The Nevada Supreme Court has rejected Stavros Anthony’s demand for a new election, affirming his loss to Ross Miller in a Clark County Commission race.
Anthony sought a new election saying there were irregularities in the conduct of the election that exceeded Miller’s victory margin. Miller won by 15 votes in a race where 153,169 ballots were cast.
Anthony said state statute provides for a new election when an election is “prevented.”
In an opinion by Chief Justice Jim Hardesty, the high court rejected that argument saying Anthony’s challenge doesn’t warrant a new election under state law, “as nothing prevented the election from occurring or voters from casting their votes in the election.”
Anthony based the challenge on the initial canvass of the election that there were 139 unexplained discrepancies between the number of voters who signed in and the number of votes counted. After the commission certified the election results, Anthony went to district court where his challenge was rejected. He appealed to the Supreme Court.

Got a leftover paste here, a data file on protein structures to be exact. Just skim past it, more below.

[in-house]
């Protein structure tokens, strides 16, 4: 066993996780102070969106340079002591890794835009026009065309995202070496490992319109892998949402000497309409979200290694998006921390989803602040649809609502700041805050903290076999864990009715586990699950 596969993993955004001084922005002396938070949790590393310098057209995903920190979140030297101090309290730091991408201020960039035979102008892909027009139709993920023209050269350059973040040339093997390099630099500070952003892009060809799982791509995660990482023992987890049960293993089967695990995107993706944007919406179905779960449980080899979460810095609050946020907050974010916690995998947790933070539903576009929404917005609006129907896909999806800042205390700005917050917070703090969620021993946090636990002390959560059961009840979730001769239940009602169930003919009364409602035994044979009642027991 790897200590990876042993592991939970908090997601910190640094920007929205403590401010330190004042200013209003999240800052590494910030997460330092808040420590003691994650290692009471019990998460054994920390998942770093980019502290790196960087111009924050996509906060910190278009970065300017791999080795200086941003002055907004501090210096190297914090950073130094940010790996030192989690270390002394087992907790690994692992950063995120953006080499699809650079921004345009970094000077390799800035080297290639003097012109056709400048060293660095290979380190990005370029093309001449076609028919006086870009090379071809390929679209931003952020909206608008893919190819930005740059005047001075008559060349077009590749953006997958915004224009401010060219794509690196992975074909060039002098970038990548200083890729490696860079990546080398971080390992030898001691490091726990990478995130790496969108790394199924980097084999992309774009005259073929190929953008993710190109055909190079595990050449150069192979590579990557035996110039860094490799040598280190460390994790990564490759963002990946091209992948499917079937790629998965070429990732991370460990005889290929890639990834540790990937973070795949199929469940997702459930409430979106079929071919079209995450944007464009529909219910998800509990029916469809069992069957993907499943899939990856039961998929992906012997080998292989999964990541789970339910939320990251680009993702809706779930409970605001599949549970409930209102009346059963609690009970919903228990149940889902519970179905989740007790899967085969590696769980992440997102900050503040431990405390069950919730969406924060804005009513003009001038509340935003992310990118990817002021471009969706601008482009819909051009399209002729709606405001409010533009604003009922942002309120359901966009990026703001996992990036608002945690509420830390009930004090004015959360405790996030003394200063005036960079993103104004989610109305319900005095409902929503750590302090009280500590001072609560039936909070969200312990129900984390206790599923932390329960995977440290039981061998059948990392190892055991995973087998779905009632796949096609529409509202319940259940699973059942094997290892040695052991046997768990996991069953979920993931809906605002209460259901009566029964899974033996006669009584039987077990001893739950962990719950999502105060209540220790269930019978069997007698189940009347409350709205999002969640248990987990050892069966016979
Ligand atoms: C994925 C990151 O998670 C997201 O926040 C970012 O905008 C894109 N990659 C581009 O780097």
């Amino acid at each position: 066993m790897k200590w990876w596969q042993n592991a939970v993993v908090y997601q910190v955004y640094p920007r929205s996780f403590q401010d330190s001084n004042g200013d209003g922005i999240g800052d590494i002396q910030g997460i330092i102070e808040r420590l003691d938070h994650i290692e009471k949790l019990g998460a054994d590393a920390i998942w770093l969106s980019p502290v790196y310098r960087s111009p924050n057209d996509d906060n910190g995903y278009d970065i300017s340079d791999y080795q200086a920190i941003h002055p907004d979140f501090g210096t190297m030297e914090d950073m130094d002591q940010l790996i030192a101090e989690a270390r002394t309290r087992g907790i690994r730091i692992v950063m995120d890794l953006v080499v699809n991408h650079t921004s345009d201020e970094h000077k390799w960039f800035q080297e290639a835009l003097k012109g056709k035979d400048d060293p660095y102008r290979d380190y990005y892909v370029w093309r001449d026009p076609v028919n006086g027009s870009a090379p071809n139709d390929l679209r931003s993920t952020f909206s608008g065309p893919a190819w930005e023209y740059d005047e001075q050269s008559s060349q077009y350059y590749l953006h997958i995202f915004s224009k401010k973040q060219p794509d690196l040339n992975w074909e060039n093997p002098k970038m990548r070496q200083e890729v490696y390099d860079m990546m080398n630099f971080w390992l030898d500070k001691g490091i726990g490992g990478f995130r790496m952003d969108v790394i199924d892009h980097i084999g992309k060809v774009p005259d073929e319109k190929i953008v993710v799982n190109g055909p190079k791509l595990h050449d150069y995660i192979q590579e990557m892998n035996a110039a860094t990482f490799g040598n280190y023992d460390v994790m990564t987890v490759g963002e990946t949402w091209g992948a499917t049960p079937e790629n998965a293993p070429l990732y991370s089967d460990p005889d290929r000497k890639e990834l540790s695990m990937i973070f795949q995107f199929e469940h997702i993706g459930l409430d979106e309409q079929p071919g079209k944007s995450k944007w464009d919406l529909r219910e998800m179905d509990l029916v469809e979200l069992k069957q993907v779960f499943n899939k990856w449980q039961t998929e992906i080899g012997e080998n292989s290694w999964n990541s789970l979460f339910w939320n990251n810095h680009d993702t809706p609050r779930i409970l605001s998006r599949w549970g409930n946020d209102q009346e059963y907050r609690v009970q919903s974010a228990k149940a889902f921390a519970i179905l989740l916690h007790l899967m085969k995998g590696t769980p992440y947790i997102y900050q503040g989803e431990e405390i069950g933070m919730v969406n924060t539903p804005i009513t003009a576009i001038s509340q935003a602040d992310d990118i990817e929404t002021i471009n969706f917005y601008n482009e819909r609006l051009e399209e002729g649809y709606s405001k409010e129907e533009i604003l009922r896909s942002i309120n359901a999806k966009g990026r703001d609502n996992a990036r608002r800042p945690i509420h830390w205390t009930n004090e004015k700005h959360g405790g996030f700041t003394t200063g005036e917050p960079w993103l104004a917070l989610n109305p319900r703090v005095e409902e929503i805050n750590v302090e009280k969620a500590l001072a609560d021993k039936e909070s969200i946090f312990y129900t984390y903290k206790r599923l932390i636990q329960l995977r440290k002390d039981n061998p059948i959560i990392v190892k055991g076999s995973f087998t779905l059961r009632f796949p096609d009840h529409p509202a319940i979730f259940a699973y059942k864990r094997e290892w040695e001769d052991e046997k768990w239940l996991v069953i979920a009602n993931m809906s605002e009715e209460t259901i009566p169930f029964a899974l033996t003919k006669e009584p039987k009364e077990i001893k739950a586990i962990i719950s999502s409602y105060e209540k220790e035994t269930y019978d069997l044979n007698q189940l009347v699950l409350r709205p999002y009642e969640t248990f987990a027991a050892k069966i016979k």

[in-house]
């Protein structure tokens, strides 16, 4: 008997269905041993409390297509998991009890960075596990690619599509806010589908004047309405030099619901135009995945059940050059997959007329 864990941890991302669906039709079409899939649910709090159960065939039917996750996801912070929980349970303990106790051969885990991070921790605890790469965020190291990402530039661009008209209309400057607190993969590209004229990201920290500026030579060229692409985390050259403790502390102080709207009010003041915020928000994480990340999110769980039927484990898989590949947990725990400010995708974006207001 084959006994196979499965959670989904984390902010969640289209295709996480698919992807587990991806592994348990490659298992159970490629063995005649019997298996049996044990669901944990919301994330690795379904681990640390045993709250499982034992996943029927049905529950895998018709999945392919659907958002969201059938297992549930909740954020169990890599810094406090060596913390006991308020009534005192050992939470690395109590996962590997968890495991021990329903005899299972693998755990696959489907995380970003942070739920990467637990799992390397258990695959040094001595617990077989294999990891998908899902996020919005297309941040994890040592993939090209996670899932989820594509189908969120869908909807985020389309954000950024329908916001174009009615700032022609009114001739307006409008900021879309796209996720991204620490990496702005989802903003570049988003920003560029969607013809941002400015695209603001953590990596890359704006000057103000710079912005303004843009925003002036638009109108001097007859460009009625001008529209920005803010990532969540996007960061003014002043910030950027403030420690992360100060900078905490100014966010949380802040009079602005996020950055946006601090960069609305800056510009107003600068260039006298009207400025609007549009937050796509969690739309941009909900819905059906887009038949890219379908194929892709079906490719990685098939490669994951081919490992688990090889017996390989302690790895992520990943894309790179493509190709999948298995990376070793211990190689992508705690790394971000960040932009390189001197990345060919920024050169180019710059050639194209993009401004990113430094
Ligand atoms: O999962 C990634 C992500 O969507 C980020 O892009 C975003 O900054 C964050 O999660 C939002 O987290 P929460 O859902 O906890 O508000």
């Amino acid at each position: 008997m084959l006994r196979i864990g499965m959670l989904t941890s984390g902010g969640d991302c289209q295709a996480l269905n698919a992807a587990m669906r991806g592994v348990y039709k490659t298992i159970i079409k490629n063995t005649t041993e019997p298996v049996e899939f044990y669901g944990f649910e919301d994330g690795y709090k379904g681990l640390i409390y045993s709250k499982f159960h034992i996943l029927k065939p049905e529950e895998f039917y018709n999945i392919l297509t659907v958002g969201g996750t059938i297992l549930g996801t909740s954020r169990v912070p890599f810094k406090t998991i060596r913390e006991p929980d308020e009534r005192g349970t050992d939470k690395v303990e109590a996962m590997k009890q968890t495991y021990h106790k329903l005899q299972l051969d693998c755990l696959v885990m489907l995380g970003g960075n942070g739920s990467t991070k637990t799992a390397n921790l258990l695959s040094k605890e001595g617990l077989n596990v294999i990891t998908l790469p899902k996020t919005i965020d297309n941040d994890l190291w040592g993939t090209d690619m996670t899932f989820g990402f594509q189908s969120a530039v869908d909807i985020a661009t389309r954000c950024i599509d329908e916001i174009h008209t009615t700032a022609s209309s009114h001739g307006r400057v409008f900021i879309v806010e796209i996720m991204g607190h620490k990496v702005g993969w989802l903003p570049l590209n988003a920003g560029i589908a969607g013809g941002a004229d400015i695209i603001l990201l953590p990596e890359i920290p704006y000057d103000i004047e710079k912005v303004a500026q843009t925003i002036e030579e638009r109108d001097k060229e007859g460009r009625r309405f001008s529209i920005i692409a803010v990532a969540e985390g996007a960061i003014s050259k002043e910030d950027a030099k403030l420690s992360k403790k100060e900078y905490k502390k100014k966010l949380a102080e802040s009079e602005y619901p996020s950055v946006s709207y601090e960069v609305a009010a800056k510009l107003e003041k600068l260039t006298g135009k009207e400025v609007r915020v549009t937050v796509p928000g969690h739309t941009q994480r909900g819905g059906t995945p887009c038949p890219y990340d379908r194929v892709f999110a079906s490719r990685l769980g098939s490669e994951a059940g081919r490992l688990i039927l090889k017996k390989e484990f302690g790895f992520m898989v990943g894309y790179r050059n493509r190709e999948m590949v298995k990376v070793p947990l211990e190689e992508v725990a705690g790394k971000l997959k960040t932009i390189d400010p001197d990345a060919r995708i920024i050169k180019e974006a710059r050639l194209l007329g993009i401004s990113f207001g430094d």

The Supreme Court opinion states that the call for a new election applies only when an election is prevented by the loss of ballots or any other cause. It says Anthony reads the language as requiring a new election whenever errors in the conduct of the election may have affected the results. The court ruled that interpretation is unreasonable in the context of Nevada’s election laws because it would give the county commission the power to decide election challenges when the statute specifically gives that power to the district court.
“Because voters had the opportunity to vote in the Nov. 3, 2020, general election and were not prevented from casting their votes for District C, we conclude that the district court properly found that the election was not prevented,” the opinion concludes.